This study examined the experiences of Asian American students with one community college’s student services: Writing Center, Financial Aid Center, and Asian American Student Center (AASC). Data included survey responses, focus group interviews, and individual student interviews. Chi square tests were conducted to see if there were significant differences in participants’ responses based on ethnicity (Cambodian/Khmer vs. other), gender, and age (traditionally vs. non-traditionally aged). Focus group and individual interview data were analyzed thematically. Results showed that about half of the students had accessed the Writing Center and the AASC, while over 85% accessed the Financial Aid Center. There were no differences in students’ accessing any of the three services based on ethnicity. Males were more likely than females to access the Writing Center, while traditionally-aged students were more likely to frequent the AASC compared to non-traditionally aged (older) students. Analysis revealed that students struggled to fully utilize the services because of cultural differences and language competence. These challenges were mediated by the help students received from AASC staff, who acted as cultural brokers and caring agents. The study points to the need to more closely monitor and tailor services for subgroups of underserved students and to hire culturally competent staff to deliver the services.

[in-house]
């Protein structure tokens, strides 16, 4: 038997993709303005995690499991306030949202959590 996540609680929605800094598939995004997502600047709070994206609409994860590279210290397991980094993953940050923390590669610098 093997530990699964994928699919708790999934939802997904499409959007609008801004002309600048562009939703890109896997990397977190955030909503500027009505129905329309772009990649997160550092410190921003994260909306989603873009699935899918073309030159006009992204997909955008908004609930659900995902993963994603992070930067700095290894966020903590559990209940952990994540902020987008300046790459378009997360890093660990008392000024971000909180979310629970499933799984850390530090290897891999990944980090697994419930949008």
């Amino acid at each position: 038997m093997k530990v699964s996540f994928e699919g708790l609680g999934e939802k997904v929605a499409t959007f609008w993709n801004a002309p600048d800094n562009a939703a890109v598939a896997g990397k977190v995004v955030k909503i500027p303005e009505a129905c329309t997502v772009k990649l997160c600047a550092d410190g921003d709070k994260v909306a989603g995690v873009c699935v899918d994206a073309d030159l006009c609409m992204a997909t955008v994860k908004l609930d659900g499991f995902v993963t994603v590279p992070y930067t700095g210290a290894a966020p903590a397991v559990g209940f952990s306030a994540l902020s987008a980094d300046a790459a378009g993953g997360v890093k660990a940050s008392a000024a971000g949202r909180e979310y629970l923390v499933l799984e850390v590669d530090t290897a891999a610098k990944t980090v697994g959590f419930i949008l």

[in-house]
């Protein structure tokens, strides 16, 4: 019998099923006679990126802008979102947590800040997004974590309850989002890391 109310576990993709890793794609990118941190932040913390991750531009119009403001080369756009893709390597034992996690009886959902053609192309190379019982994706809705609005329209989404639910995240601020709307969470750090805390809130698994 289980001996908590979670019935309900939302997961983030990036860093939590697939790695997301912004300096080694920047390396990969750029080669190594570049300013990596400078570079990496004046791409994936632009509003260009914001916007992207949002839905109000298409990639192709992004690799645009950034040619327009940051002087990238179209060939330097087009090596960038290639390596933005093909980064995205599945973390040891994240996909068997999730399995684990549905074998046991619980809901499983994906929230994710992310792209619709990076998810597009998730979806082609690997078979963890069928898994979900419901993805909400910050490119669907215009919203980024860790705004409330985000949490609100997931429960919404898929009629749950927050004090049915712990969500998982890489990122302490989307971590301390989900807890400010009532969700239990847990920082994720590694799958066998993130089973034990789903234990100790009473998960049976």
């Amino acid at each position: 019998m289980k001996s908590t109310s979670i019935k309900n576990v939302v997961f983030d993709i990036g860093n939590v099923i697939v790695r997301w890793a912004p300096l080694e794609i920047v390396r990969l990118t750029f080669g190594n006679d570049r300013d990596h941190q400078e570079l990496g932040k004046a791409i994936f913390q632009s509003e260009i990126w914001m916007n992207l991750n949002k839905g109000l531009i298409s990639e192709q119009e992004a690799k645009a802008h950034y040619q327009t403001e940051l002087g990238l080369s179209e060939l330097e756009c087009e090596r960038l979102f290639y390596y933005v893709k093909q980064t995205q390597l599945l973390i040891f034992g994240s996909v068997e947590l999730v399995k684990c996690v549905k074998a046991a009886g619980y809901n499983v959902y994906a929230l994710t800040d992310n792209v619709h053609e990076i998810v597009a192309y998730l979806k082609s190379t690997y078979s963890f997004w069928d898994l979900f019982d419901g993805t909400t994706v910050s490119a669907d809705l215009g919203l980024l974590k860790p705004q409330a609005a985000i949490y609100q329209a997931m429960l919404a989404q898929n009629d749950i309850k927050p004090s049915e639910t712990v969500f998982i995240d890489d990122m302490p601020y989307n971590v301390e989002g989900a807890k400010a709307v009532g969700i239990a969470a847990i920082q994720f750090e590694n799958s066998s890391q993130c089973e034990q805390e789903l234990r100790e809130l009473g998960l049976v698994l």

Tigert, Johanna M.; Uy, Phitsamay S.; Armstrong, Argyro A.; Coston, Francine; and Nader, Elias
"“I’m here, I can help”: Supporting Southeast Asian American Community College Students,"
Journal of Southeast Asian American Education and Advancement: Vol. 18
Available at: https://docs.lib.purdue.edu/jsaaea/vol18/iss1/5